In countries across Africa, September marks the start of the new school year. But in many classrooms, one key component is missing: Teachers. For a wide range of reasons—from illness to washed-out roads—instructors are often absent, leaving students and their families without the support they need to succeed.
In Malawi, global non-profit CARE is working to reverse this trend: Through a World Bank-funded project called Strengthening Social Accountability in the Education Sector (SSAES), CARE is partnering with Souktel to roll out a cell phone-based platform that monitors teacher attendance. By tracking trends in real time, and in remote locations, CARE aims to dramatically reduce teacher absenteeism in targeted schools by 2016. CARE staff will also use the platform to gather feedback from local communities, and broadcast announcements to students and their parents.
Why use mobiles to tackle this problem? Two main reasons, explains Thokozani Mwenyekonde, CARE Malawi’s Project Coordinator. First, cell phone-based reporting helps generate “robust, credible and independent data, in a consistent and easily accessible manner”. Daily attendance tracking produces a broad evidence base with multiple data points, over a series of months. This creates a clearer picture of the problem’s scope—which CARE will use to advocate for policy reforms on absenteeism with Malawi’s Ministry of Education.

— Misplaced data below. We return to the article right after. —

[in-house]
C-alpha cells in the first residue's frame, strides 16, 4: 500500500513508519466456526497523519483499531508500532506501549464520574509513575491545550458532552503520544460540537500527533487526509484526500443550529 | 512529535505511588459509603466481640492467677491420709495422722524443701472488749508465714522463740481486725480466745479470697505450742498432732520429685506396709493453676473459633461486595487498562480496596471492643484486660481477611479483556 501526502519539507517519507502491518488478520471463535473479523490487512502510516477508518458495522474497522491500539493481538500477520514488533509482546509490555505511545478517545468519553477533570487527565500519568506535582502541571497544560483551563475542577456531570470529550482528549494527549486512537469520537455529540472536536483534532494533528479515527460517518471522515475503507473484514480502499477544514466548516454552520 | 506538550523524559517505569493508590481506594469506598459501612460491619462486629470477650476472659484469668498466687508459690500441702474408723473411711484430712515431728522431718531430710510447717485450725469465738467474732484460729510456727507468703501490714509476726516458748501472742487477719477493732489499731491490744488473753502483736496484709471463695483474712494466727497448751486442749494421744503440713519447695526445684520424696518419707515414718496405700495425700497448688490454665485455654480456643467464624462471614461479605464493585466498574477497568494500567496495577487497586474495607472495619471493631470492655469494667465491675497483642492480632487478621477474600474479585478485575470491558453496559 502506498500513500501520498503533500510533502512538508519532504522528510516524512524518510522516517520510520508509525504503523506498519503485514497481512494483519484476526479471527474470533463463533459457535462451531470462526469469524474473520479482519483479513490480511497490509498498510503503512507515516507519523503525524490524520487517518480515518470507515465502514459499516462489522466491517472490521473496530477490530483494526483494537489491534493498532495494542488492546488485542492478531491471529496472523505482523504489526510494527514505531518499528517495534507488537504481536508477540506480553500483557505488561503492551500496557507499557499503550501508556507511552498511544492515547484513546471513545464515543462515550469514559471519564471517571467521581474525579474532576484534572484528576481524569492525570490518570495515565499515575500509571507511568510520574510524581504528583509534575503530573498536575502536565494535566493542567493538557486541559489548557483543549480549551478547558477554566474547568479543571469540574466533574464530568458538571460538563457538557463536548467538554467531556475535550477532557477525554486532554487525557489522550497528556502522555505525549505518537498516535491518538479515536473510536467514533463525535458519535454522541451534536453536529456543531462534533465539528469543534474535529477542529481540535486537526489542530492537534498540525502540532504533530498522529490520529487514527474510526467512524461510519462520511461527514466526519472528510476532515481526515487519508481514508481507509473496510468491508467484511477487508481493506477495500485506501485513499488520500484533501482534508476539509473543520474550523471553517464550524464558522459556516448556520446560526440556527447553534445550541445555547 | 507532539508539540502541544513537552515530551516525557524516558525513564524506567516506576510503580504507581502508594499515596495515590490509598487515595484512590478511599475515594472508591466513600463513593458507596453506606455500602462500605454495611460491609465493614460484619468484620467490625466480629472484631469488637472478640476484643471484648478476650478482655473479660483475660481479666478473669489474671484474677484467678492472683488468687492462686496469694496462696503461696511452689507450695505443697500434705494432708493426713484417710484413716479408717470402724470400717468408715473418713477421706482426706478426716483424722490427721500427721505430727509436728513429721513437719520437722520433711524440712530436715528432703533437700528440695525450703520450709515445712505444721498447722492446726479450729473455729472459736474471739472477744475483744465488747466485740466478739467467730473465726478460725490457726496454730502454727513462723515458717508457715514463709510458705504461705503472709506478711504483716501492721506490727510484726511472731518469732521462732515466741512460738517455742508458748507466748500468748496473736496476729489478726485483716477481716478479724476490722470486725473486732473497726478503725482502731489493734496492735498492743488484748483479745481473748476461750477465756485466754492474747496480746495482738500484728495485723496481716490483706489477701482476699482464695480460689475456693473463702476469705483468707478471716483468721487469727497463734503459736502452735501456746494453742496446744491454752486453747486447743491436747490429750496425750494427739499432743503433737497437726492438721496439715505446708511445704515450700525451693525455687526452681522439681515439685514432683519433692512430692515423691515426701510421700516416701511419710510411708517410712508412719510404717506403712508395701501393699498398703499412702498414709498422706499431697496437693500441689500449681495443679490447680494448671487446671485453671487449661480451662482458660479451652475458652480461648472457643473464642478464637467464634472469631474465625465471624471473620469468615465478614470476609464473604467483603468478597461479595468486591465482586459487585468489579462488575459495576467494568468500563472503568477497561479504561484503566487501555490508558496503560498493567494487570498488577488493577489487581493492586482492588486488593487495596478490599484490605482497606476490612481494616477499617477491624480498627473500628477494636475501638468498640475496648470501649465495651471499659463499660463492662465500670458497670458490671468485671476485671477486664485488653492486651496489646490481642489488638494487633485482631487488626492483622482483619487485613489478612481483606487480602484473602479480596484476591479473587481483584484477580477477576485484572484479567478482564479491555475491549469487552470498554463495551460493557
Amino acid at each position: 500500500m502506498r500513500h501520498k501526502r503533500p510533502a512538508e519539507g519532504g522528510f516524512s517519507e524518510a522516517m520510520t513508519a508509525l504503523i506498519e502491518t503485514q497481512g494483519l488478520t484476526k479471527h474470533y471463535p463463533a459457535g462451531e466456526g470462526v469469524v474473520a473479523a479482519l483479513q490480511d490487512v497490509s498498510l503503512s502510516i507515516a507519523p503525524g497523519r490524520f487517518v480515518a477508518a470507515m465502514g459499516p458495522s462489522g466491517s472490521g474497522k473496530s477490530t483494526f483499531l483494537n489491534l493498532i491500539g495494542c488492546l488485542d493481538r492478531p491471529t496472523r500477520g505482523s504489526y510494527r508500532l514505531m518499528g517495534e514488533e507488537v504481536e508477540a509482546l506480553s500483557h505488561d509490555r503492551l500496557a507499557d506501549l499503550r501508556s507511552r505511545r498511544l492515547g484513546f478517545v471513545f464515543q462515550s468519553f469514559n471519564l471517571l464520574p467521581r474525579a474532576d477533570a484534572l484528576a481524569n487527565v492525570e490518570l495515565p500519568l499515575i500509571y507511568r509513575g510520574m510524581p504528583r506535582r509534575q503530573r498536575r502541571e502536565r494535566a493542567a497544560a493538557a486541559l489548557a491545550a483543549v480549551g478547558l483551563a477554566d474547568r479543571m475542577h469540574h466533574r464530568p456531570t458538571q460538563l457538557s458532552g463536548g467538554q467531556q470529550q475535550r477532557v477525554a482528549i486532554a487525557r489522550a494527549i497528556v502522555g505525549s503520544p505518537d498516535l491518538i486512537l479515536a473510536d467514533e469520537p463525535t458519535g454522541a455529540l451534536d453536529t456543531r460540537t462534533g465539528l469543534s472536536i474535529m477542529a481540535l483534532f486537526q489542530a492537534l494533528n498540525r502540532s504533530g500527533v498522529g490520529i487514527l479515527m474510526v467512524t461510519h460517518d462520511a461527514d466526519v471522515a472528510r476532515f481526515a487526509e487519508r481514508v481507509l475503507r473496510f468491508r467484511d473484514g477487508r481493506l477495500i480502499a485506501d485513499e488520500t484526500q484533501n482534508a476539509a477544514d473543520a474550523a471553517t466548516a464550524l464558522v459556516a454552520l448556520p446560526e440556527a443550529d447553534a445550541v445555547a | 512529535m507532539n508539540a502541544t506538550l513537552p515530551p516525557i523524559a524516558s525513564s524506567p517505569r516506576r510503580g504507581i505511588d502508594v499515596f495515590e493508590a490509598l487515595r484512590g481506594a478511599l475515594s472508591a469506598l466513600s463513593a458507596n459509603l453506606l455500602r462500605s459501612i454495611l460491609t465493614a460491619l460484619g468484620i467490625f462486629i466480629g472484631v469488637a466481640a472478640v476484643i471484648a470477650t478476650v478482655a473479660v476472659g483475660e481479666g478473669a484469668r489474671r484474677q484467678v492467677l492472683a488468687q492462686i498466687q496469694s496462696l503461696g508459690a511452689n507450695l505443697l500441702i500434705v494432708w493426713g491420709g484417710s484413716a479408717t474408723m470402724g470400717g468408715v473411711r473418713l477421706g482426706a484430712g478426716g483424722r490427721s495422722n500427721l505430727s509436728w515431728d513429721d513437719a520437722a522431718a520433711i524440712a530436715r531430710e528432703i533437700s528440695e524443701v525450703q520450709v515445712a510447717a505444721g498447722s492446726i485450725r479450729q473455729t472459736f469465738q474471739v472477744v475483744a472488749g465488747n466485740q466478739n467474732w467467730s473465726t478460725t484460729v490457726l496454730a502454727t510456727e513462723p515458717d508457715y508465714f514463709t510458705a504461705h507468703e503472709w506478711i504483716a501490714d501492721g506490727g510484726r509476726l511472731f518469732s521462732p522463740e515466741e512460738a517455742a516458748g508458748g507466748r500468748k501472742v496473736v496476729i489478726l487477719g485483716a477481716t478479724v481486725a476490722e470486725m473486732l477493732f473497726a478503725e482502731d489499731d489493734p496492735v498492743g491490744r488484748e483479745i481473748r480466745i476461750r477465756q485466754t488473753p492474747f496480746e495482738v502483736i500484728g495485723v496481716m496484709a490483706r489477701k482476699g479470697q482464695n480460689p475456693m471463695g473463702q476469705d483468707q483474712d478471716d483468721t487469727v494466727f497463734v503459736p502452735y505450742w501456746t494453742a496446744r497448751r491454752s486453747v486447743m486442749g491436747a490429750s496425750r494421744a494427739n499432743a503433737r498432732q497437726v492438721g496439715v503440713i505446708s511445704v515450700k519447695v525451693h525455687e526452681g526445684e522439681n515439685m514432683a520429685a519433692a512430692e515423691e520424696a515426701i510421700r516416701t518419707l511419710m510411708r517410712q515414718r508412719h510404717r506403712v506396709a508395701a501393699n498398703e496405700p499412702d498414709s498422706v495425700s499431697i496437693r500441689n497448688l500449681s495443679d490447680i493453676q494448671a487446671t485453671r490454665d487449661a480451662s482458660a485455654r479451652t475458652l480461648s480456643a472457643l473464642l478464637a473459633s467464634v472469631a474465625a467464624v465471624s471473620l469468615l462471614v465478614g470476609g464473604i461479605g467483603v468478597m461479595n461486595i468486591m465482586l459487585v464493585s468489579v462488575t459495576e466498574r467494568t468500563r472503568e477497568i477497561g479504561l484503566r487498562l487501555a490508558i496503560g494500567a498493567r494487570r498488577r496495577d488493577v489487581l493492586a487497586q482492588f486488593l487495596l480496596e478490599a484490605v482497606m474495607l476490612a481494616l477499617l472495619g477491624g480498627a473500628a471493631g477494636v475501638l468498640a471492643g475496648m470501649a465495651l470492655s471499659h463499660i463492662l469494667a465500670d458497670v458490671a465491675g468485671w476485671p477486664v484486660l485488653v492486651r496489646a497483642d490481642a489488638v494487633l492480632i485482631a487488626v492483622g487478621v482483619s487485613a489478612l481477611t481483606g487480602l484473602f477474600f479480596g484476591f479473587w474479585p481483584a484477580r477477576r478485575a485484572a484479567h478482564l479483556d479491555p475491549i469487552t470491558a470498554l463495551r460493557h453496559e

Second, by making this data publicly available, the service will ideally encourage teachers to be more accountable to students: “Every day a teacher misses school, it directly affects the future prospects of each pupil in the clasroom,” adds Uzma Ahmed, Souktel’s lead Project Manager for the initiative. “This service raises awareness about the importance of teacher attendance, across the country. Now, when a teacher is absent, everyone will know–and hopefully this will create change”.
The complex challenge of absenteeism can’t be solved through mobile reports alone. But better “big data” analytics and greater transparency are key steps forward. CARE’s Mwenyekonde advocates a big-picture view of the service’s potential: “Ultimately, [we hope that] this platform will help address the key issue of inefficiency in Malawi’s education sector”. By focusing on one major piece of the puzzle–getting more teachers back into classrooms–CARE aims to achieve system-wide impact.